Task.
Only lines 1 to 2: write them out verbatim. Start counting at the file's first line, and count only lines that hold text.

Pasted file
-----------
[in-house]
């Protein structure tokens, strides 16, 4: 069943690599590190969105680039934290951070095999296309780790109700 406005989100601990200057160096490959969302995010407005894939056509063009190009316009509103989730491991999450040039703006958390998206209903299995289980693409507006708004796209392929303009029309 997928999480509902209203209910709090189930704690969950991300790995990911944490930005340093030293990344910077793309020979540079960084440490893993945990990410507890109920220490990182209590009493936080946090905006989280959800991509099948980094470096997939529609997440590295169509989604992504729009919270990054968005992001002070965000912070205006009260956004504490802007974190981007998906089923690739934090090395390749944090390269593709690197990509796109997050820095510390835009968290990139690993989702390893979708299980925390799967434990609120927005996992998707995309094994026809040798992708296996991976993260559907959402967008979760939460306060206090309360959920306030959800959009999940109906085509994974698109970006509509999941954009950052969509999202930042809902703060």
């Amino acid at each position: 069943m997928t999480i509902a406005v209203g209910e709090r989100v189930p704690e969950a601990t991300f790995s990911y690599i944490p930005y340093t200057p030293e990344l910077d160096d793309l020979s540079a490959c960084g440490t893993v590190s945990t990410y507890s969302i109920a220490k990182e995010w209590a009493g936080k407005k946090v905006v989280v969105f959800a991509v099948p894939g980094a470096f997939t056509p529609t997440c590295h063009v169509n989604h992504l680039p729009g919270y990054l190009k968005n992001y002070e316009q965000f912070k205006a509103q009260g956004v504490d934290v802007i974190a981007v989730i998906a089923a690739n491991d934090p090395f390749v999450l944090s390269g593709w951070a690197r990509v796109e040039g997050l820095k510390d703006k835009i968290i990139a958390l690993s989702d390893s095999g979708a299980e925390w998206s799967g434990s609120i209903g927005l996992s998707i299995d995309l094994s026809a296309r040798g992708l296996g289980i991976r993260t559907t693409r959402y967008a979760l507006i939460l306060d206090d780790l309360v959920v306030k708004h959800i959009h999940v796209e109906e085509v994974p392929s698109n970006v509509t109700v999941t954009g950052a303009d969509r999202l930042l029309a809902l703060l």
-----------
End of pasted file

[in-house]
């Protein structure tokens, strides 16, 4: 069943690599590190969105680039934290951070095999296309780790109700 406005989100601990200057160096490959969302995010407005894939056509063009190009316009509103989730491991999450040039703006958390998206209903299995289980693409507006708004796209392929303009029309 997928999480509902209203209910709090189930704690969950991300790995990911944490930005340093030293990344910077793309020979540079960084440490893993945990990410507890109920220490990182209590009493936080946090905006989280959800991509099948980094470096997939529609997440590295169509989604992504729009919270990054968005992001002070965000912070205006009260956004504490802007974190981007998906089923690739934090090395390749944090390269593709690197990509796109997050820095510390835009968290990139690993989702390893979708299980925390799967434990609120927005996992998707995309094994026809040798992708296996991976993260559907959402967008979760939460306060206090309360959920306030959800959009999940109906085509994974698109970006509509999941954009950052969509999202930042809902703060």